Opportunity Knocks and Liars’ Loans: required reading to understand modern franchising

September 1, 2012

John Lorinc wrote the book on franchising from a franchisee’s investor viewpoint.

I’m glad to see it is still available to buy online and is in many Canadian libraries.

The hidden banking side is revealed in Chapter 4, The 90% Solution: Franchise Economics, some of which I excerpted in a WikidFranchise.org post.

What did the business press have to say about Lorinc’s work?:

  1. National PostOpportunity Knocks: The Truth about Canada’s Franchise Industry, is an impressively researched look at the myriad of franchises that mushroomed across the country in the past decade. An award-winning magazine journalist, Lorinc has produced an engaging account that charts both the spectacular successes of some franchisers and the utter failure of some franchisees. How franchises seduce those with the most to lose, Jennifer Lanthier, November 2, 1997
  2. Globe and Mail: At its worst, Lorinc says, franchising is a haven for the unscrupulous who prey on the unwary – typically recent immigrants willing to labour long hours in dreary businesses, unaware that those operations have little chance of prospering – using them as pawns in a shadowy real estate game. Rather than reflecting an insatiable consumer demand, he inquires acidly, is it possible that all those new doughnut shops may reflect a quiet understanding between landlords and franchisors that the best way to fill fallow commercial property is to sell franchises to credulous investors? Franchise book of interest to anyone who pays taxes, Ann Finlayson, November 1, 1997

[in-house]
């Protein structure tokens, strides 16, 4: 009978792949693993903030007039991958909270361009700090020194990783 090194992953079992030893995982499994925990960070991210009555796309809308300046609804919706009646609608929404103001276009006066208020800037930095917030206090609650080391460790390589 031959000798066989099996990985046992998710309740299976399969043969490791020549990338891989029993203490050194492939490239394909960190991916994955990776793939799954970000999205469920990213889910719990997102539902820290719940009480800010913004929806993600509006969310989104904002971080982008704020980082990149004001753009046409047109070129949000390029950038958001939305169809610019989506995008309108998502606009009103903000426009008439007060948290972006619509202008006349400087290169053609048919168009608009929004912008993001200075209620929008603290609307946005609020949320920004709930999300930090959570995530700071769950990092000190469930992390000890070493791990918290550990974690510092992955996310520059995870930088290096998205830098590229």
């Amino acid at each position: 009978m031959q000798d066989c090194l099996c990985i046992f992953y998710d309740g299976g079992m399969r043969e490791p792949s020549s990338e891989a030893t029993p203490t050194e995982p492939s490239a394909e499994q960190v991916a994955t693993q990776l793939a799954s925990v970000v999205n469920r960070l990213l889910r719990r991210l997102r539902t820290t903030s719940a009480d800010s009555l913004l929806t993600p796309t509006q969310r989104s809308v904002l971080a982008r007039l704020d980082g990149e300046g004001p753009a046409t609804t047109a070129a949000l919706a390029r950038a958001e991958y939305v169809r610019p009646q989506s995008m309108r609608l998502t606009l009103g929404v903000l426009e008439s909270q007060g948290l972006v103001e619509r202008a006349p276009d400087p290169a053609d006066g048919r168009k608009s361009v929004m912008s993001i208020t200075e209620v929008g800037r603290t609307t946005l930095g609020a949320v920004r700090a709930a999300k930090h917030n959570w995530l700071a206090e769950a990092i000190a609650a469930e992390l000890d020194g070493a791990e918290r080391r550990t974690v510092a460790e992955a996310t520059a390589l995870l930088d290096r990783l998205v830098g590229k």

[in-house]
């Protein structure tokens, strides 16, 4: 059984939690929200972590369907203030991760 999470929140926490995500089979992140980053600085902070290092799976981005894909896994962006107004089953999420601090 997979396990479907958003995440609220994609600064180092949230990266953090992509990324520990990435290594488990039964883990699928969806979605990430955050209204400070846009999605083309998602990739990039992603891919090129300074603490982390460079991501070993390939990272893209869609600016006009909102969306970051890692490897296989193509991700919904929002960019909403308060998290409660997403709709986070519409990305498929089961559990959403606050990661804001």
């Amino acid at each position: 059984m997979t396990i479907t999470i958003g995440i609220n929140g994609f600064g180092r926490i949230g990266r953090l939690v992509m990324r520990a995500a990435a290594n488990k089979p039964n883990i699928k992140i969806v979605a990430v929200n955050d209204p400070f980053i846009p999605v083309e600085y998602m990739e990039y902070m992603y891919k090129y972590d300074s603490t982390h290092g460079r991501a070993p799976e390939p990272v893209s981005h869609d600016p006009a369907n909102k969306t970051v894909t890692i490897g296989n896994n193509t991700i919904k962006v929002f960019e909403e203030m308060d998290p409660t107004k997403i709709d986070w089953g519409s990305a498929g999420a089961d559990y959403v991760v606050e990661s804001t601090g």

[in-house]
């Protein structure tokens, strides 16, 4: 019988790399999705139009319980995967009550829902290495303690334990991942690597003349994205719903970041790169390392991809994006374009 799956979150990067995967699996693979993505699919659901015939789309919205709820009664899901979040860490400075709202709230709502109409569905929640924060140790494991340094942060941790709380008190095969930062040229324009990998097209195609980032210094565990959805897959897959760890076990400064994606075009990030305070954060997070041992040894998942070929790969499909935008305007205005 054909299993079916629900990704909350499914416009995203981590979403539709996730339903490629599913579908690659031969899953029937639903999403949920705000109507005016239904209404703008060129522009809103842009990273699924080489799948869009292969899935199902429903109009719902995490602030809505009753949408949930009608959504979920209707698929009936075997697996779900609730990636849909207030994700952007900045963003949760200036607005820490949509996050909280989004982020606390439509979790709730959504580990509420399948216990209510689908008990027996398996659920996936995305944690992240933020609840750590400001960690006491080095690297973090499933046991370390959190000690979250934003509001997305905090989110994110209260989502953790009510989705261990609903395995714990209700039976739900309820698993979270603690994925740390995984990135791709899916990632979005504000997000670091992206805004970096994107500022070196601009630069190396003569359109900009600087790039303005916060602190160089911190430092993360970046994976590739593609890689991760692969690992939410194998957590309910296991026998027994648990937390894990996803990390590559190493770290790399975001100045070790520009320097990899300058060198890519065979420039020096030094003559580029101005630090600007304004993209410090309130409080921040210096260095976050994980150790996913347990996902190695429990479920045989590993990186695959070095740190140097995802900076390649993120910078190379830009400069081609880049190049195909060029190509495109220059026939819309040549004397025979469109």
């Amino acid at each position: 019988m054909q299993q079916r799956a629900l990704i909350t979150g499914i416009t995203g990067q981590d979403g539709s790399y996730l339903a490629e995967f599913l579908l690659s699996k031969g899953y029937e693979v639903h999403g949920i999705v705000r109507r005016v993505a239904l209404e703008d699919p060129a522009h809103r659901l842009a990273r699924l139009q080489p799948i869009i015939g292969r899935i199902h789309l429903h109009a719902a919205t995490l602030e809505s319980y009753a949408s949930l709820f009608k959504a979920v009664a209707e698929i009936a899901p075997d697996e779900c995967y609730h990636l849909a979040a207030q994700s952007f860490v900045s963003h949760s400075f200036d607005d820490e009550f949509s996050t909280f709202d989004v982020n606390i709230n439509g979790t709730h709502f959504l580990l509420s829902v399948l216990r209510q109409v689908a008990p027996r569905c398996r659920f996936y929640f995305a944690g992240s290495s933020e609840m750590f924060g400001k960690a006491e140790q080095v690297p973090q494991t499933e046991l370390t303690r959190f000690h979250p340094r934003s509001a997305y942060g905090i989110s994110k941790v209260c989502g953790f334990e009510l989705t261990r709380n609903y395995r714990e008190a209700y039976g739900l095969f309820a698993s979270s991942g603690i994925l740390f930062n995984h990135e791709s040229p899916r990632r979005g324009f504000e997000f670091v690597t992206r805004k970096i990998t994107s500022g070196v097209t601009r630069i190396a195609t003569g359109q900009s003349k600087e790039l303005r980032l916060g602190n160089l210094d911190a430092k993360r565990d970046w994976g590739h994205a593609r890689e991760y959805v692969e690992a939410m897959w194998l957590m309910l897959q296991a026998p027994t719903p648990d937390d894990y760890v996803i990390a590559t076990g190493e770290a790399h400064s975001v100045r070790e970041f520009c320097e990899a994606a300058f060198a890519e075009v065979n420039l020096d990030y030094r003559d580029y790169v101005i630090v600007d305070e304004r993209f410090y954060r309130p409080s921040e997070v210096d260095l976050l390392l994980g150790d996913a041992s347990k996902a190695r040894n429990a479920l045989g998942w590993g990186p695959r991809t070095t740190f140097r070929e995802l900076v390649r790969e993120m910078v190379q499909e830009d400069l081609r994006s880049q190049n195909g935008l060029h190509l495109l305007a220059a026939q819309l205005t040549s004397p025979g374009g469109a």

Finlayson strikes a cautionary note, specifically about the hinted at misuse of the Canada Small Business Financing programCSBFP:

Does all this matter to you? Yes, it does. In 1993, in the wake of vigorous complaints by small-business owners that Canadian banks were reluctant to finance them, Ottawa raised the ceiling on loans guaranteed by the Small Business Loans Administration to $250,000 and its guarantee rate from 85 per cent to 90 per cent, sparking a bank lending rush to franchisees and shifting the risk of franchise investments onto taxpayers’ (your) shoulders.

The Risk: Only a fraction of the Liars’ Loans are ever claimed by the banks, thereby grossly understating Industry Canada’s default statistics (Franchised v. Non-Franchised loan performance). The franchisee thinks he signed a government-backed loan but it never gets registered as such. As their bankruptcy, loss of life savings, marital and family breakdown escalate over the life of their 12 to 18 month franchise career, the franchisee NEVER looks to Box 9 of the CSBFP loan application form (Projected Sales ) as the source of their trouble; where the lie is put into the “Liars’ Loan”. The proceeds of these engineered-to-fail loans is split upfront by the franchise banker with the bank, banker, franchisor and sales agent. If questioned, the bank shreds the paperwork and waits for the lawsuit.

And, seriously, how many of these Immigrants as prey losers could or would ever sue a Schedule 1 chartered bank?